Computer Crime Research Center


Covering Cyber Threats

Date: September 01, 2008

As companies face a host of new risks associated with their digital data, insurers are scrambling to create a whole new field of coverage: cyber liability.

Costly and legally troublesome problems ranging from data breaches to infringement cases are on the rise, and 43 states, including Connecticut, have passed laws spelling out rules for companies that experience them.

Data breaches that become public underscore what’s at stake for the companies held responsible.

Bank of New York Mellon faces a potential class action suit and other penalties after it lost two unencrypted data tapes in February. Those tapes contained account information for about 4.5 million customers, including some 550,000 Connecticut residents.

As of last week, more than 500 plaintiffs had signed up to sue the bank.

And under pressure from Attorney General Richard Blumenthal and other state officials, the bank agreed to provide customers with two years of free credit monitoring, $25,000 in identity theft insurance and free credit freezes.

As businesses seek protection against big expenses from such a potential threat, cyber liability insurance coverage is now coming into its own. Insurers that offer it include The Hartford, Travelers, AIG, Darwin Professional Underwriters and ACE Limited.

ACE Limited, a global property and casualty insurer, has seen demand for its cyber liability coverage double in the past 12 months.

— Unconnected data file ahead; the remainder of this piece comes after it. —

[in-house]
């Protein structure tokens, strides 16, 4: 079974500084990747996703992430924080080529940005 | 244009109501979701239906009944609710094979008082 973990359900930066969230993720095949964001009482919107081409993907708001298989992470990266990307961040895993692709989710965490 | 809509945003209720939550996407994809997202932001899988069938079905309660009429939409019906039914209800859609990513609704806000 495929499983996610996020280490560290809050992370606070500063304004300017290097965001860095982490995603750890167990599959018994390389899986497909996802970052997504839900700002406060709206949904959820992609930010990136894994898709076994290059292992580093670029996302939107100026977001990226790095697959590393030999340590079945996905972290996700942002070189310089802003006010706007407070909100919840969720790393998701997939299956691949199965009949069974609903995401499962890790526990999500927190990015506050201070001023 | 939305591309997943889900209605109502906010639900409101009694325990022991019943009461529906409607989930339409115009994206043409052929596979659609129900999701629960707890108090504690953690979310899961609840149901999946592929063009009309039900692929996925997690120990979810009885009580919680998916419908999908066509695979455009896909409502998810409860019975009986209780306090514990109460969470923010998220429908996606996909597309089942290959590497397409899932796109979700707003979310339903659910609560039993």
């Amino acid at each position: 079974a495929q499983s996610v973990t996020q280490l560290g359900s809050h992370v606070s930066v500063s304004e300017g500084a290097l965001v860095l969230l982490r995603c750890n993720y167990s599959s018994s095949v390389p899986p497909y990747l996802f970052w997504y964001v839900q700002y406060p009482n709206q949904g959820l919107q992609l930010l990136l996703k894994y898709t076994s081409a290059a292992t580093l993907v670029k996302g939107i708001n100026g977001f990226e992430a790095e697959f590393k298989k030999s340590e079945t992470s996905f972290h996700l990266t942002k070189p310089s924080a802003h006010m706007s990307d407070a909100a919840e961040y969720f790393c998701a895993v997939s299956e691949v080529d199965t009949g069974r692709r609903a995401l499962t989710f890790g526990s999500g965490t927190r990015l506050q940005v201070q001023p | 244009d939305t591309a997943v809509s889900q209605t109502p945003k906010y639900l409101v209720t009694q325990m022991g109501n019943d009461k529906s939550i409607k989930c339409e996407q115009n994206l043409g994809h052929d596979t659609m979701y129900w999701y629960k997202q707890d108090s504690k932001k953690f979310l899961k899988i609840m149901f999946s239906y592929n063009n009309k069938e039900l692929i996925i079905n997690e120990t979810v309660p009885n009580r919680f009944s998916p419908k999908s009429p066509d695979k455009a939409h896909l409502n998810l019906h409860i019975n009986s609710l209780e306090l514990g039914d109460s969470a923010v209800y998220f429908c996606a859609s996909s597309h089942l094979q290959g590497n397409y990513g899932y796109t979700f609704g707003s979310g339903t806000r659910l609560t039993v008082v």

“Companies are surprised by the high costs associated with a security breach,” Merrill said. “They see this insurance as a way to protect themselves.”

Most cyber policies offer first-and-third party coverage, including expenses associated with data recovery and business interruption. They may also help pay for crisis management costs, including the notification of affected parties and investigations by outside experts.

Some policies also offer reimbursement for legal fees and public relations campaigns, which are used to repair a company’s image following a breach. But they may not cover the costs from victims who sue and win lawsuits.

“It’s a new era for risk,” said Drew Bartkiewicz, vice president of Cyber and Technology Risk at The Hartford. “Traditional insurance no longer covers the risks presented by the Internet.”

According to The Identity Theft Resource Center, a California-based nonprofit, 342 data breaches were reported from Jan. 1 to June 27, a 69 percent increase over the same period last year. The actual number of breaches is muc higher, ITRC said, due to underreporting.

The costs of dealing with such breaches can be high. Companies spent $6.3 million, or $197 per record, on average in 2007 to recover from data breaches, according to a study from the Ponemon Institute, a Michigan-based privacy and information management research firm.

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